The first Mayor of Hartford, writes about the tied election results between Jefferson and Burr, and the French Treaty


Date Written


Thomas Seymour was 65 years old when this was written.
The recipient, Ledyard Seymour, was 27 when it was received.

Thomas Seymour died 28 years, 6 months, 29 days after writing this.
It was written 222 years, 9 months, 2 days ago.
It was a Thursday.

My dear Ledyard,

We duly rec’d your pleasing favors of 8th & 11th Oct. & the 21th of Nov. ulto, with journal & note there contents, -- especially the providential escape you have experienced from the fatal fever, to which so many have fallen unfortunate victims, why you were distinguished from others, can, & ought to be ascribed to him, alone, in whose hands our lives are, may we never forget his benefits.
You mentioned a remittance to N. Y. I. of $5012—then of the return of the bill of $700 unpaid-it is said, & there can be no doubt of it, that his affairs are too perplexed to reply upon—he sent us your letters to him, without invoice, relating insurance, saying, he could do nothing, on acc’t of his situation—we referred them to W. L. V. & Co., but as you have since sold vessel, suppose insurance is needless--On return to Nassau, you will meet, we trust, with our several letters by [?] will see it advisable to consign to W. L. V. & Co. and in a manner the most secure in all events---

It seems by return of votes for Pres. & Vice Pres. that Jefferson & Burr stand highest—the struggle has been arduous—but it is said, their numbers are equal, if so, it may yet be a question, which shall be first, whether either—this depends constitutionally upon the House of Representatives—should that body not agree by a majority, then the government must be administered by the President of the Senate, until a new election next sess.-- such is the fluctuating condition of an elective Executive—have enclosed you our papers in [?] you’ll observe the state of parties—the treaty with France, & the news of the day. Z. Swift has got home—past thru town—curses the Treaty—says it’s good for nothing etc.etc, that, tho France is a fine country—everything cheap and plenty—that flour, of first quality is but five dollars per Bar’l, & yet a man may live in Paris for five cents Per day, yet he adds that the men in power in civil & military departments are rogues, robbers, lyars, and whoremasters, from the greatest to the least so far [?] ---how far such a character will comport with the doings of our envoys or the men with whom the convention was made must leave you to judge--at any rate, it reflects no honor upon the former or dependence upon the latter---you know Swift.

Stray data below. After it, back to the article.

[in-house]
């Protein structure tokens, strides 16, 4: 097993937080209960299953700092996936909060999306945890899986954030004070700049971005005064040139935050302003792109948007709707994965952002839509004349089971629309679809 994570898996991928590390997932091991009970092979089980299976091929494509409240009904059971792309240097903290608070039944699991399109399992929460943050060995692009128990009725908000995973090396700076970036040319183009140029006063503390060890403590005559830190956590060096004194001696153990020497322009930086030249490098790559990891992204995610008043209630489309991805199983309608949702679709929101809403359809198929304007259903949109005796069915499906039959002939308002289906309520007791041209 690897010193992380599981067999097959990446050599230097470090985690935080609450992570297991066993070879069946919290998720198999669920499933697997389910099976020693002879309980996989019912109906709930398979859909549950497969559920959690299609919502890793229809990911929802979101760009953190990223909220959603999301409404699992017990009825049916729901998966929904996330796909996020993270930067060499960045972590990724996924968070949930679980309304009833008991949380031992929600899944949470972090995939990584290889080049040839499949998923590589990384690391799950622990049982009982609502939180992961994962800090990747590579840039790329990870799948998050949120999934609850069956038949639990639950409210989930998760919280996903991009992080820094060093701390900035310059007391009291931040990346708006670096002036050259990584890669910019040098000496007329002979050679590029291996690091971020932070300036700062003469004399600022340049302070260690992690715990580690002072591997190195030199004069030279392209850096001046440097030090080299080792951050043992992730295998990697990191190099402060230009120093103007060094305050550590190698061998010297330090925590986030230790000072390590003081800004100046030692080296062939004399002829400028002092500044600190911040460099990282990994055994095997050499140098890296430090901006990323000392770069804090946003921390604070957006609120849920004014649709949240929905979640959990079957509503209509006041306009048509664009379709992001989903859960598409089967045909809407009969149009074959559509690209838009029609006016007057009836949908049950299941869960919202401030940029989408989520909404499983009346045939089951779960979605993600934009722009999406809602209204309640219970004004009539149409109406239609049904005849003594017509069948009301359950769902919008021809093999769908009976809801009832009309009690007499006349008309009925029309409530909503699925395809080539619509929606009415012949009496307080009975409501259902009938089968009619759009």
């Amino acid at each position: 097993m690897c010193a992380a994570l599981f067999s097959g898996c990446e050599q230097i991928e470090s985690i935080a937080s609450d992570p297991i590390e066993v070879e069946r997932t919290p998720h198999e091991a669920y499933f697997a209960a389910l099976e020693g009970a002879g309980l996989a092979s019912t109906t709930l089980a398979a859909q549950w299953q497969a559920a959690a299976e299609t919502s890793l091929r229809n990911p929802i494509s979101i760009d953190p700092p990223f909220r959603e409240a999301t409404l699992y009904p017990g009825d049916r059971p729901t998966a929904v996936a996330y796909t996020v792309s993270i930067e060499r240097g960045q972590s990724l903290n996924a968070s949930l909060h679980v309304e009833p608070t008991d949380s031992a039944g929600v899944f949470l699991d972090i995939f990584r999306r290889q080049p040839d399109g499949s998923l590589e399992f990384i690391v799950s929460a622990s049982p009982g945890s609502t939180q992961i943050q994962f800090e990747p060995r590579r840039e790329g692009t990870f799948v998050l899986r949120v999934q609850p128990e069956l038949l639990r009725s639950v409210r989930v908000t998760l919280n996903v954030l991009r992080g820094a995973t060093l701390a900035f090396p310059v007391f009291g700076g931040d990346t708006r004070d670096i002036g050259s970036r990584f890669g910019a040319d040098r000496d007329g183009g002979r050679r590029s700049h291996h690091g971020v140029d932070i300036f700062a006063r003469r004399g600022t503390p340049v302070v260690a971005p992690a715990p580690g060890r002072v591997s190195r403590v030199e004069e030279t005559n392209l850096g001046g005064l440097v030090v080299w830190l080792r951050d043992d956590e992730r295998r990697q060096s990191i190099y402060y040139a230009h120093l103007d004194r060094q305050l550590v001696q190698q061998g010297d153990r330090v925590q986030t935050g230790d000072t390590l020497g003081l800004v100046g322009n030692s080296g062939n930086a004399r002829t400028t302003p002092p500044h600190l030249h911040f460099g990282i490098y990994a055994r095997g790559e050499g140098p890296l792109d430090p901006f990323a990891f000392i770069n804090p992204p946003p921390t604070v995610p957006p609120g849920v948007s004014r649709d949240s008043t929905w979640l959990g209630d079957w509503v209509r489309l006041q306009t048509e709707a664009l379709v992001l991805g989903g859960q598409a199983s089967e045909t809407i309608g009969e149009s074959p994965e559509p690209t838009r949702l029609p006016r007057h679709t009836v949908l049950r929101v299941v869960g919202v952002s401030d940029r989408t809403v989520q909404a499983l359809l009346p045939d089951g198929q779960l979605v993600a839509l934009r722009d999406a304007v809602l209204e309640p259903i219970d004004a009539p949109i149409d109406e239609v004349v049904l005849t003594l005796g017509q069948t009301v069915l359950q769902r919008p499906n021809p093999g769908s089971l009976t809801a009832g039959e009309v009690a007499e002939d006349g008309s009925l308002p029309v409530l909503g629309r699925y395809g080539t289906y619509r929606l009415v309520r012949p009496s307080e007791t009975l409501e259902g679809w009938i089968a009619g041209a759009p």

I shall, as soon as may be, endeavor to obtain for you the appointment of consul, or other agency at Nassau and doubt not of succeeding, tho’ not, perhaps, till the bustle about our next executive is settled, which will be in the course of next month—or as soon, as can hear from you at Nassau—the meeting of the British Parliament, so early as 12th Nov. to consider the overture made for peace is indicative [?] it may probably take place—and it best to calculate accordingly: great parade for war often precedes a Peace.

Your remarks upon the manners & customs of the Spaniards—their religious ones particularly all goes to evince the monstrous absurdities of civil & religious despotism, bigotry, superstition & priestcraft—god grant that these may soon be abolished from the Earth.—the time can’t be far distant—Our river has been high & open to now—double the business done this season than ever before via shipments &-- several ships built & someone now at wharf, White & Elys, 420 tons rigging—others on the Stocks—should treaty take place with France, our commerce will be rapidly extended—the most extensive however will always be with the English—

The last session of our Legislature incorporated a company who are to clear our river from bars from here to Saybrook inclusively—they prosecute it next summer—they calculate the cost at $50,000—should it be affected, the advantages to our city & the facility to commerce will be much increased
Hartford Jany. 1st 1801—our friends are well and remember you most affectionately, wish you a happy & prosperous year—God bless & keep you—son.

Mr. Ledyard Seymour Your affectionate friend and Pater
Nassau N. Providence T. Seymour

PS. since the above rec’d yours of the 29th, Dec. and observe your intention of soon returning to Nassau—in a licensed vessel—etc., etc.

Jany 12th—since the above rec’d your two last of Dec. 15th via N.Y.C. & Boston—note your intention of remaining at Hava(na).—let yr. health be regarded—shall endeavor to obtain an appointment—have wrote accordingly.

Yrs. ut supra.

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